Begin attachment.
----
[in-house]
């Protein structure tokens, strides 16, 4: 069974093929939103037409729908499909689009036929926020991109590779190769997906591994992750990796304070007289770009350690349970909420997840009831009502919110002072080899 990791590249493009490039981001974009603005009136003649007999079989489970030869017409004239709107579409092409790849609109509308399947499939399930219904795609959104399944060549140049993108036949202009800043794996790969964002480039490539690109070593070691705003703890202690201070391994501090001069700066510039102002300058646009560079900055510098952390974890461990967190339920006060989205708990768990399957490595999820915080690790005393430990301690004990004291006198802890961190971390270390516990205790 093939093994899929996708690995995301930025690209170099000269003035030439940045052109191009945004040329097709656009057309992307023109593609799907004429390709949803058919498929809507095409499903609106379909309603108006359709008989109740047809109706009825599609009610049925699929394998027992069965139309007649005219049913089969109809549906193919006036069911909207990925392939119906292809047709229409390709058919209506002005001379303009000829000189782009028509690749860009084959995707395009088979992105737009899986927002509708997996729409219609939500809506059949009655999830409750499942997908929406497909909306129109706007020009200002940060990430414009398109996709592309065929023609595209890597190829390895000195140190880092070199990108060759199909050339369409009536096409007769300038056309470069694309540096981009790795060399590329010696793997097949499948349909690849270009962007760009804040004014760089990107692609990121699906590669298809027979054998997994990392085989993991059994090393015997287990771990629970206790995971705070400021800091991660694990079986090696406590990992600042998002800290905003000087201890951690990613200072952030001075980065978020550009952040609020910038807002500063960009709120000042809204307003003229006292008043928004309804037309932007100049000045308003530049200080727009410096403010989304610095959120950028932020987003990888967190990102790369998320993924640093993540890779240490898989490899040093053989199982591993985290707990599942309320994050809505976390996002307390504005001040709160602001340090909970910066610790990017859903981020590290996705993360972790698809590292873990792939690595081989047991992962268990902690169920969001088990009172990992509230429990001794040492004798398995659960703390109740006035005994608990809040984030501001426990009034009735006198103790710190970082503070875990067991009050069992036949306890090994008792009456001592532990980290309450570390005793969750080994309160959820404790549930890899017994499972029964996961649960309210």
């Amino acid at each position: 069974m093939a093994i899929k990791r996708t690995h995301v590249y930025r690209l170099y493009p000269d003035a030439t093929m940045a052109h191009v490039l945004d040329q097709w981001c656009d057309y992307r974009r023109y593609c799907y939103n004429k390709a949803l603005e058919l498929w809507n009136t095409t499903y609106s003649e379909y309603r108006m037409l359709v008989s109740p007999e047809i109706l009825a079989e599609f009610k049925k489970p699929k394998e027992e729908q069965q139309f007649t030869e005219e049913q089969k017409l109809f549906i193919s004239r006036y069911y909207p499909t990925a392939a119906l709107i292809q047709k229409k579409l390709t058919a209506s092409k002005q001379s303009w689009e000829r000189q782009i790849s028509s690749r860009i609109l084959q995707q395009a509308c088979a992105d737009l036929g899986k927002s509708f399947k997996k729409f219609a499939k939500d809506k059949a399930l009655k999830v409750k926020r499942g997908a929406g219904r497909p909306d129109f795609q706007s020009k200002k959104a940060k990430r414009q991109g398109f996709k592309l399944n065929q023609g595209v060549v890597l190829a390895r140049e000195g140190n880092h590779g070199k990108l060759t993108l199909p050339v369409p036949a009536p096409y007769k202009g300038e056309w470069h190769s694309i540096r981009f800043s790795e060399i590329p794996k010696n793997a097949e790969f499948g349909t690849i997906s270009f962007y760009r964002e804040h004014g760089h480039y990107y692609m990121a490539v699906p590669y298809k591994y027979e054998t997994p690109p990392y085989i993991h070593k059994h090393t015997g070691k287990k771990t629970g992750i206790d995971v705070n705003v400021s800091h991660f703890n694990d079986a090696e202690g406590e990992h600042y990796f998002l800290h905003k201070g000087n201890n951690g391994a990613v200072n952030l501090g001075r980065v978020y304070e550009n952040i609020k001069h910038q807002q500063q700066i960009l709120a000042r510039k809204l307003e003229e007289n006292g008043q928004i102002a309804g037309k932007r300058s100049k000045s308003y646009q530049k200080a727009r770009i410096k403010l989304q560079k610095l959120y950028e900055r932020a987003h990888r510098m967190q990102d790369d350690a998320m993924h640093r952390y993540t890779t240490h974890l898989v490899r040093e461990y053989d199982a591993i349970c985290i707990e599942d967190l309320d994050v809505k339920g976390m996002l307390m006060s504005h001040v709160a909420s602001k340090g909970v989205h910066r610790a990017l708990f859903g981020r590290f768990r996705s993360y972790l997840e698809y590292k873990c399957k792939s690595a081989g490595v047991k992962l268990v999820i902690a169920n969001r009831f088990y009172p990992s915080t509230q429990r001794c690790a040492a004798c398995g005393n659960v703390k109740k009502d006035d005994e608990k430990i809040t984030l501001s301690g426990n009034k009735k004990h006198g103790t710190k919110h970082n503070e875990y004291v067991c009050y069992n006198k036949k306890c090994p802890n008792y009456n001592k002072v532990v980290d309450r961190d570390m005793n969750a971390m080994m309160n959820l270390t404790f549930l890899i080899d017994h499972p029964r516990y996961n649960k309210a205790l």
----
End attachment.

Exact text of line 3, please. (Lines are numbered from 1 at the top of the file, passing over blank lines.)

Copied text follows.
């Amino acid at each position: 069974m093939a093994i899929k990791r996708t690995h995301v590249y930025r690209l170099y493009p000269d003035a030439t093929m940045a052109h191009v490039l945004d040329q097709w981001c656009d057309y992307r974009r023109y593609c799907y939103n004429k390709a949803l603005e058919l498929w809507n009136t095409t499903y609106s003649e379909y309603r108006m037409l359709v008989s109740p007999e047809i109706l009825a079989e599609f009610k049925k489970p699929k394998e027992e729908q069965q139309f007649t030869e005219e049913q089969k017409l109809f549906i193919s004239r006036y069911y909207p499909t990925a392939a119906l709107i292809q047709k229409k579409l390709t058919a209506s092409k002005q001379s303009w689009e000829r000189q782009i790849s028509s690749r860009i609109l084959q995707q395009a509308c088979a992105d737009l036929g899986k927002s509708f399947k997996k729409f219609a499939k939500d809506k059949a399930l009655k999830v409750k926020r499942g997908a929406g219904r497909p909306d129109f795609q706007s020009k200002k959104a940060k990430r414009q991109g398109f996709k592309l399944n065929q023609g595209v060549v890597l190829a390895r140049e000195g140190n880092h590779g070199k990108l060759t993108l199909p050339v369409p036949a009536p096409y007769k202009g300038e056309w470069h190769s694309i540096r981009f800043s790795e060399i590329p794996k010696n793997a097949e790969f499948g349909t690849i997906s270009f962007y760009r964002e804040h004014g760089h480039y990107y692609m990121a490539v699906p590669y298809k591994y027979e054998t997994p690109p990392y085989i993991h070593k059994h090393t015997g070691k287990k771990t629970g992750i206790d995971v705070n705003v400021s800091h991660f703890n694990d079986a090696e202690g406590e990992h600042y990796f998002l800290h905003k201070g000087n201890n951690g391994a990613v200072n952030l501090g001075r980065v978020y304070e550009n952040i609020k001069h910038q807002q500063q700066i960009l709120a000042r510039k809204l307003e003229e007289n006292g008043q928004i102002a309804g037309k932007r300058s100049k000045s308003y646009q530049k200080a727009r770009i410096k403010l989304q560079k610095l959120y950028e900055r932020a987003h990888r510098m967190q990102d790369d350690a998320m993924h640093r952390y993540t890779t240490h974890l898989v490899r040093e461990y053989d199982a591993i349970c985290i707990e599942d967190l309320d994050v809505k339920g976390m996002l307390m006060s504005h001040v709160a909420s602001k340090g909970v989205h910066r610790a990017l708990f859903g981020r590290f768990r996705s993360y972790l997840e698809y590292k873990c399957k792939s690595a081989g490595v047991k992962l268990v999820i902690a169920n969001r009831f088990y009172p990992s915080t509230q429990r001794c690790a040492a004798c398995g005393n659960v703390k109740k009502d006035d005994e608990k430990i809040t984030l501001s301690g426990n009034k009735k004990h006198g103790t710190k919110h970082n503070e875990y004291v067991c009050y069992n006198k036949k306890c090994p802890n008792y009456n001592k002072v532990v980290d309450r961190d570390m005793n969750a971390m080994m309160n959820l270390t404790f549930l890899i080899d017994h499972p029964r516990y996961n649960k309210a205790l």